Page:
Why any of you take Kevin's remarks seriously for even one second is a mystery to me. So what if, unlike his other troll friends, he can string together a coherent sentence?

Or have we already forgotten about the Bush Culture of Corruption and the Republican Do-Nothing Congress? Are we willing to take someone seriously who actually wants to go back to that era of total corruption, ineptitude and utter failure? Not me, dream on. In fact, I would argue that people like Kevin are among the more dangerous people to our country as they use their intellect to cheer on the plutocrats in a seemingly more "sensible" tone.

Posted by: Ethan2010 | October 19, 2010 10:08 AM | Report abuse

@bernielatham: "it is as a consequence of this propaganda technique being well understood and utilized by the right."

So the question is, why is that folks on the left don't understand or utilize it. Are they too stupid too, too lazy, or do they just not care enough about their country to try and stop this carefully orchestrated right wing campaign to mislead the idiot public (and thank goodness you are one of the unique minds that can see through this ruse!)
...
Posted by: Kevin_Willis | October 19, 2010 9:47 AM |
=======================

Follow the money, K.W. There's plenty of money for defense and energy corporations in perpetual war. And those companies advertise in allegedly liberal papers like the NYT and the WaPo.

(I know you're only pretending to pose a question about this, but I'll pretend you're serious.)

Who is better off if we don't engage in perpetual warfare? The average Joe and Jane on the street. How many legislators can Joe and Jane buy? How many advertising pages?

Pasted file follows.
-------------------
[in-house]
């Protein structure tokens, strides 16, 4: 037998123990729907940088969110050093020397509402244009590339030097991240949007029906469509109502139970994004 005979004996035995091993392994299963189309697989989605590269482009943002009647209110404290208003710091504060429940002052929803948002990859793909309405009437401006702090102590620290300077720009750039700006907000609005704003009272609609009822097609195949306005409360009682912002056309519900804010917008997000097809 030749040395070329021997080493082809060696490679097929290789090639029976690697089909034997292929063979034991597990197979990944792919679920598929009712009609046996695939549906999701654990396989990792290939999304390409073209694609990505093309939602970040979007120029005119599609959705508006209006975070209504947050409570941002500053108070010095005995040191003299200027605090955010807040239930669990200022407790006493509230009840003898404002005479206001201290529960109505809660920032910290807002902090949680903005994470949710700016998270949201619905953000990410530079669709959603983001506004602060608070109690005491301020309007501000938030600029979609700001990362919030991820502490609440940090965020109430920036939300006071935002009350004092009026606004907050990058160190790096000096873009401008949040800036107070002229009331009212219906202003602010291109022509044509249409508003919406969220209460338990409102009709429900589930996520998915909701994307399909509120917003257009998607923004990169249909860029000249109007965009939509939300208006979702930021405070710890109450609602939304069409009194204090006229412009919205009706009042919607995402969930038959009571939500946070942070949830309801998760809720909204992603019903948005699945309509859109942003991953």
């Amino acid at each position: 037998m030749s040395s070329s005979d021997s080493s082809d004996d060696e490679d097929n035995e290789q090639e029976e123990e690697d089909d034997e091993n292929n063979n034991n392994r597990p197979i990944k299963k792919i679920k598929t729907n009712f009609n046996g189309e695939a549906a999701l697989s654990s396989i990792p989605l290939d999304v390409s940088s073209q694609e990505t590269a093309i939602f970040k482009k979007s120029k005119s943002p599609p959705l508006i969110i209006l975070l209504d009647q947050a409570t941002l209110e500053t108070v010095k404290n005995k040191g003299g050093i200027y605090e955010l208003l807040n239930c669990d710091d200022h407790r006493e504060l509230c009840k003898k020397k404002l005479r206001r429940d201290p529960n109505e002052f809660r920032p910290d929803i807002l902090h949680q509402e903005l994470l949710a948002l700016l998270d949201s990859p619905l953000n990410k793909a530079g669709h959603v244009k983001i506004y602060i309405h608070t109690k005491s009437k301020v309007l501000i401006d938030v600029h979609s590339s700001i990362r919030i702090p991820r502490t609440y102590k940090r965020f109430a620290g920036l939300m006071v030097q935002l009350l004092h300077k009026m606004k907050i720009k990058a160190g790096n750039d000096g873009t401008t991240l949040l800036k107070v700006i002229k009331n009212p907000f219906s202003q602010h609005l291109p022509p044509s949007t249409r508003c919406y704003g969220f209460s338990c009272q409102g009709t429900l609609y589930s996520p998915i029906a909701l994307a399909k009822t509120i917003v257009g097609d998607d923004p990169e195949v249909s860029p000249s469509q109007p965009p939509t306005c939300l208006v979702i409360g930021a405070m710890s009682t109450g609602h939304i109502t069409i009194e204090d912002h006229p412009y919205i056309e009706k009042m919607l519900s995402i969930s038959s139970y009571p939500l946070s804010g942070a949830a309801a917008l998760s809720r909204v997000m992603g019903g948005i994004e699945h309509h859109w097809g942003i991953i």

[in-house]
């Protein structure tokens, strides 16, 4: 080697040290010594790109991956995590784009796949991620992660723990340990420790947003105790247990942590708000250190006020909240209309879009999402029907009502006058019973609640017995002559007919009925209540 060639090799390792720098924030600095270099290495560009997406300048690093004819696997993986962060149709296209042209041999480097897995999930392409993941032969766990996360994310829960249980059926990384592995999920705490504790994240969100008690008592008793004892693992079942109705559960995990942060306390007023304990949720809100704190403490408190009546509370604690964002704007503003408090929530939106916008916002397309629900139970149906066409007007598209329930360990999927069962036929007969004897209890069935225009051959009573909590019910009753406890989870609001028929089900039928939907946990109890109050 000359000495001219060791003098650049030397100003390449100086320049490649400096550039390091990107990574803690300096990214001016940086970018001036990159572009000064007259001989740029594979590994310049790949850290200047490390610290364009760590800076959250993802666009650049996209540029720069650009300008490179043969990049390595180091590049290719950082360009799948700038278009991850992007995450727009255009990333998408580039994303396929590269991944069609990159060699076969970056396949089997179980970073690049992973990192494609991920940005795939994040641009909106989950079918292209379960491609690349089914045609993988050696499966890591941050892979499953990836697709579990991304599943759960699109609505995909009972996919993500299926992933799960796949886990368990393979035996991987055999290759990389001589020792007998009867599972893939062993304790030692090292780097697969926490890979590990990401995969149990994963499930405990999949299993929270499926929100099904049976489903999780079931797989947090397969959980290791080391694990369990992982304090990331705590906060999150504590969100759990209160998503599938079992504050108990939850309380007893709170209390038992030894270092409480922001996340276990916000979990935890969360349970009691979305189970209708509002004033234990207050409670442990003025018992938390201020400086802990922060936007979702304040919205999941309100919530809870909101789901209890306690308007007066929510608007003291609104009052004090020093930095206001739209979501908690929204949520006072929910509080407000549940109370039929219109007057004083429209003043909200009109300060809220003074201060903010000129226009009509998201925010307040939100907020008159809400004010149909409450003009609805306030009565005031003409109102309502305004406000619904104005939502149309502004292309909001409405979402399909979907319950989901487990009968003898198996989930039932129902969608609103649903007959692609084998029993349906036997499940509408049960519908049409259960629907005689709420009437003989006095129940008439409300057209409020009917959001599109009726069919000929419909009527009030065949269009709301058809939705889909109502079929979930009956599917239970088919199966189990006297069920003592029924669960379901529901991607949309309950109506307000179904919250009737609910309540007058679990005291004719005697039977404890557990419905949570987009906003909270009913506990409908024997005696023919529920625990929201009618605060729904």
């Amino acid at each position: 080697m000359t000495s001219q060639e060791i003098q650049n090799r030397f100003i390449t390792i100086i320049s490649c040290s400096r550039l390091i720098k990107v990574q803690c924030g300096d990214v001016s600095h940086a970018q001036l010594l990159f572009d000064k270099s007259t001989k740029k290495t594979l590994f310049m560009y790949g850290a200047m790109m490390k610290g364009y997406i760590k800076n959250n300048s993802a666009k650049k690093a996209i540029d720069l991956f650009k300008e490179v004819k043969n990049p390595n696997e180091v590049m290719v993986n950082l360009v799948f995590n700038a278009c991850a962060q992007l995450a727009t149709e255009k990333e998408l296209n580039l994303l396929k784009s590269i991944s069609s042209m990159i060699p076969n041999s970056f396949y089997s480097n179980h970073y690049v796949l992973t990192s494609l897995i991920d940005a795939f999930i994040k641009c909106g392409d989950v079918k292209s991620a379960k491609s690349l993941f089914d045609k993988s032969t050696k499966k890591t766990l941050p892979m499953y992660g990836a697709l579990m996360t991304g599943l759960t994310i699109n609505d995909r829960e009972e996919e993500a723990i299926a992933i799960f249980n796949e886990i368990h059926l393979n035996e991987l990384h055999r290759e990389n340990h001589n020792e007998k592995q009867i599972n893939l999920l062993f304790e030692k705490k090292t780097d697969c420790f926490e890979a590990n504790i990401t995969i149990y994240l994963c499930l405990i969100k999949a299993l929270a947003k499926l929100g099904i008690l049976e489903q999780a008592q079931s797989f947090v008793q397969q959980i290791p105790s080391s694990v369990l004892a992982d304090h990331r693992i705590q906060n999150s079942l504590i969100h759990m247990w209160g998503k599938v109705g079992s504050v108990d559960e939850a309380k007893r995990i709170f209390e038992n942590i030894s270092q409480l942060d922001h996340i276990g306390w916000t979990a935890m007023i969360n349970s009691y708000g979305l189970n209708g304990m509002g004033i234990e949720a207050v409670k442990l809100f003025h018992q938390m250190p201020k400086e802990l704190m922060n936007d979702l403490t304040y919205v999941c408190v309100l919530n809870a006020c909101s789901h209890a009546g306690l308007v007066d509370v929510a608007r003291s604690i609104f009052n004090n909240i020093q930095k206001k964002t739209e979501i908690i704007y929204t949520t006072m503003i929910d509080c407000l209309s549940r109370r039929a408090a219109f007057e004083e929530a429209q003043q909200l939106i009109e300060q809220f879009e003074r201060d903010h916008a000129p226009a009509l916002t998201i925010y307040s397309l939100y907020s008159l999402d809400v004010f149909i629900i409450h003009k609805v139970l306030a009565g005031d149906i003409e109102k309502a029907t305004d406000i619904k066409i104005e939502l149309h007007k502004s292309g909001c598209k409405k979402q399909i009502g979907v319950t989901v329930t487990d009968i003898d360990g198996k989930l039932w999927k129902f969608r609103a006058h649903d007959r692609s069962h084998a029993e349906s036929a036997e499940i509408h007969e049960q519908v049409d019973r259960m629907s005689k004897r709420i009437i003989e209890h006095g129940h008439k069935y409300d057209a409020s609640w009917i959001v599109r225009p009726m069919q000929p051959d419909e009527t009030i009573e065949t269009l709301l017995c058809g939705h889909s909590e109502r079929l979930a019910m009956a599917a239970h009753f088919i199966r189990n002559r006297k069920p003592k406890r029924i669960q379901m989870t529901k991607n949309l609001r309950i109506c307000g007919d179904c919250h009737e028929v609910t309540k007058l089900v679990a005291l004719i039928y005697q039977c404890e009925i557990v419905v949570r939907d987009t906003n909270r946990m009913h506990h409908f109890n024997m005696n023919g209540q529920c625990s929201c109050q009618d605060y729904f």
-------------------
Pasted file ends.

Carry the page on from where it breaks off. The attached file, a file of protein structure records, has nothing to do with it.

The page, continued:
"It’s a big club and you ain't in it." - George Carlin
~

Posted by: ifthethunderdontgetya | October 19, 2010 10:11 AM | Report abuse

Mitch McConnell and Michele Bachman caught lying through their teeth...

"The founder of the House Tea Party Caucus, Minnesota Rep. Michele Bachmann, is among scores of Republicans and conservative Democrats who criticized the $787 billion economic stimulus law while privately asking Obama administration officials for stimulus money to pay for local projects.

Copies of lawmakers' letters are posted as part of the Center for Public Interest's Stimulating Hypocrisy story and they were also shared with members of the Investigative News Network.

INN member MinnPost reports that Bachman — who has campaigned saying the stimulus law was a "failure" and that it did not create any jobs — quietly wrote at least six letters to Transportation Secretary Ray LaHood to seek stimulus funding for Minnesota projects. In one letter, she sought $300 million for a replacement bridge on the St. Croix River and cited a state estimate that the project would create nearly 3,000 jobs."
more here
http://www.guardian.co.uk/commentisfree/michaeltomasky/2010/oct/19/congress-rank-stimulus-hypocrisy

I really really despise these people.